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Naturalist Intelligence

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Recognition, appreciation, and understanding of the natural world around us.  It involves such capacities as species discernment and discrimination, the ability to recognize and classify various flora and fauna, and our knowledge of and communion with the natural world.

 

   

 

HOBBIES

 

Collecting things (particularly butterflies, flowers, leaves, insects - but also other, less "natural" things)

 

Keeping a pet

 

Fishing

 

Gardening

 

Birdwatching

 

Watching nature programmes on TV

 

Archaeology

 

Trainspotting (! - especially if also logical)

 

 

CHARACTERISTICS

 

Interested in aspects of the natural world (animals, plants, insects, archaeology, dinosaurs, etc.).

 

Fascinated by animals and their behaviour.

 

Observant: noticing difference in detail.

 

Groups, classifies and cross-references information.

 

May "understand" animals.

 

May have "green fingers".

 

May be well-organised.

 

 

STUDY TIPS

 

Keep your notes in clear plastic pockets in a ring-binder and re-arrange them regularly.

 

Find a quiet spot in the garden to do your study or revision

 

Collect articles and clippings from newspapers and magazines, leaflets, posters, etc. and add these to your file.

 

If you have a pet, cuddle or play with it while you revise.

 

 

CAREERS

 

Animal care.

Animal training.

Veterinary science.

Biological science.,/p>

Farming & market gardening.

Gardening.

Florist.

Environmental science.

Forestry.

Food science.

Wine merchant.

Archaeology.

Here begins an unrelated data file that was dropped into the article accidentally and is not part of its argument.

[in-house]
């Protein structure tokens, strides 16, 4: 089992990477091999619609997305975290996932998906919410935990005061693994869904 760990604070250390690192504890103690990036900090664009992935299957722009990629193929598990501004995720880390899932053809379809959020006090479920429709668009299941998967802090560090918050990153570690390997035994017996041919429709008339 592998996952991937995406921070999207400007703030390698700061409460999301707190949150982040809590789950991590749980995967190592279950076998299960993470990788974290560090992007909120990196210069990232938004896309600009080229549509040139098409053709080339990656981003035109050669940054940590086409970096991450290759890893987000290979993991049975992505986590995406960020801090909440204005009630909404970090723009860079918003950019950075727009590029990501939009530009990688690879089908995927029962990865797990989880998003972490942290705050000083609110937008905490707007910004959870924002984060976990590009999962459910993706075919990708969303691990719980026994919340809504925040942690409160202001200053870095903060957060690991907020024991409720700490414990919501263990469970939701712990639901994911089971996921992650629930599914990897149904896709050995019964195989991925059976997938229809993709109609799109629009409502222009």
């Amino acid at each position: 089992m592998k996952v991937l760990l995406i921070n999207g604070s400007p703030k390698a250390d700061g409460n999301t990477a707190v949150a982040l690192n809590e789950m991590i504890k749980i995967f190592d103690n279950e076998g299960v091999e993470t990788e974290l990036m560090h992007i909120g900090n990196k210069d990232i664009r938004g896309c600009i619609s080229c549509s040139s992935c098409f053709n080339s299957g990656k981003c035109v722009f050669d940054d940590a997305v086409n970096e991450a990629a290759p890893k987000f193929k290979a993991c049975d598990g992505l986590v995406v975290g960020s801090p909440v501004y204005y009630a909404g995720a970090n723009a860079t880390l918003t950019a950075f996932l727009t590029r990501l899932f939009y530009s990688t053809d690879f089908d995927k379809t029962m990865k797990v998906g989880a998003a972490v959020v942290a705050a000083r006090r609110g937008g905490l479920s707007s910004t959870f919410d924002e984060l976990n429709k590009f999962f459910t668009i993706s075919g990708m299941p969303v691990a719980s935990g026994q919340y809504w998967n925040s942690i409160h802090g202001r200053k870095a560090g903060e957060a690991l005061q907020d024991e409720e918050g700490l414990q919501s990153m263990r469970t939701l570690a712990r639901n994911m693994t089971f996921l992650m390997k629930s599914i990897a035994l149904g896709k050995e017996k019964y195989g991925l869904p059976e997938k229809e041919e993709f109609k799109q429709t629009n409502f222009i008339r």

Museums and galleries.

Library & information services.

Warehousing.

Fashion, sports and leisure retail.

 

 

 

DEVELOPING NATURALIST INTELLIGENCE

 

Visit the countryside and allow yourself time to appreciate its colours, sounds, smells, textures, etc.

 

Visit a garden centre and do the same.

 

Visit a zoo, looking for similarities and differences between animals. How would you group them?

 

Take up gardening.

 

 

EXAMPLES

 

Temple Grandin, although autistic, is Assistant Professor in Animal Sciences at Colorado State University. Although she relates uneasily to humans, she is an expert on animal behaviour (particularly cattle) with an intuitive recognition of their moods and a passionate concern for their welfare.

 

Sir Peter Scott, founder of WWF, was probably dyslexic (he was a slow reader throughout his life and never comfortable with writing) but demonstrated a natural affinity with all aspects of the natural world.

 

Charles Darwin (biologist)

 

Linnaeus (originator of the biological classification system)

 

David Bellamy (TV biologist)

 

David Attenborough

 

 

BRAIN STUFF

 

There is at least one example of a U.S. male who, as the result of localised brain damage, is unable to recall the names and features of animals, despite being otherwise totally unaffected.

 

Our ability to recognise faces may be closely allied to Naturalist Intelligence. Prosopagnosia (the inability to recognise faces) is a well-defined medical / psychological phenomenon.